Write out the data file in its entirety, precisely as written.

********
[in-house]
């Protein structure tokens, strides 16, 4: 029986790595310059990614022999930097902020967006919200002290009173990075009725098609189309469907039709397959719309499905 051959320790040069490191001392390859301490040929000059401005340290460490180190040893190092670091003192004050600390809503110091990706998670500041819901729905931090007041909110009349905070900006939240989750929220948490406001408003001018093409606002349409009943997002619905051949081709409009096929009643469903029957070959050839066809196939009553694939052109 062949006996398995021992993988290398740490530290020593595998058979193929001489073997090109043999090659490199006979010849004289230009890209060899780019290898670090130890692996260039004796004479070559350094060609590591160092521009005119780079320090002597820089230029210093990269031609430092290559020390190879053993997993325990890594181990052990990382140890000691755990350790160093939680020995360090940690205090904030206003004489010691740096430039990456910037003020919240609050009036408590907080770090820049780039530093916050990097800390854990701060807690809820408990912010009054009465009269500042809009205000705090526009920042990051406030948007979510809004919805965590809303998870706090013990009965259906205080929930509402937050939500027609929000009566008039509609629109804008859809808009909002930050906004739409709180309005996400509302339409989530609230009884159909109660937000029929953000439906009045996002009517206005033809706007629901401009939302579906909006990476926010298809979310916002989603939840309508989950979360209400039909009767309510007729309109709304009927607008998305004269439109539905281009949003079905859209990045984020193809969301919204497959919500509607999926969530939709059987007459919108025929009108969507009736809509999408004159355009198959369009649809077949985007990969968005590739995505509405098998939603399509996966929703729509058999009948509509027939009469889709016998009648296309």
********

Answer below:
[in-house]
């Protein structure tokens, strides 16, 4: 029986790595310059990614022999930097902020967006919200002290009173990075009725098609189309469907039709397959719309499905 051959320790040069490191001392390859301490040929000059401005340290460490180190040893190092670091003192004050600390809503110091990706998670500041819901729905931090007041909110009349905070900006939240989750929220948490406001408003001018093409606002349409009943997002619905051949081709409009096929009643469903029957070959050839066809196939009553694939052109 062949006996398995021992993988290398740490530290020593595998058979193929001489073997090109043999090659490199006979010849004289230009890209060899780019290898670090130890692996260039004796004479070559350094060609590591160092521009005119780079320090002597820089230029210093990269031609430092290559020390190879053993997993325990890594181990052990990382140890000691755990350790160093939680020995360090940690205090904030206003004489010691740096430039990456910037003020919240609050009036408590907080770090820049780039530093916050990097800390854990701060807690809820408990912010009054009465009269500042809009205000705090526009920042990051406030948007979510809004919805965590809303998870706090013990009965259906205080929930509402937050939500027609929000009566008039509609629109804008859809808009909002930050906004739409709180309005996400509302339409989530609230009884159909109660937000029929953000439906009045996002009517206005033809706007629901401009939302579906909006990476926010298809979310916002989603939840309508989950979360209400039909009767309510007729309109709304009927607008998305004269439109539905281009949003079905859209990045984020193809969301919204497959919500509607999926969530939709059987007459919108025929009108969507009736809509999408004159355009198959369009649809077949985007990969968005590739995505509405098998939603399509996966929703729509058999009948509509027939009469889709016998009648296309």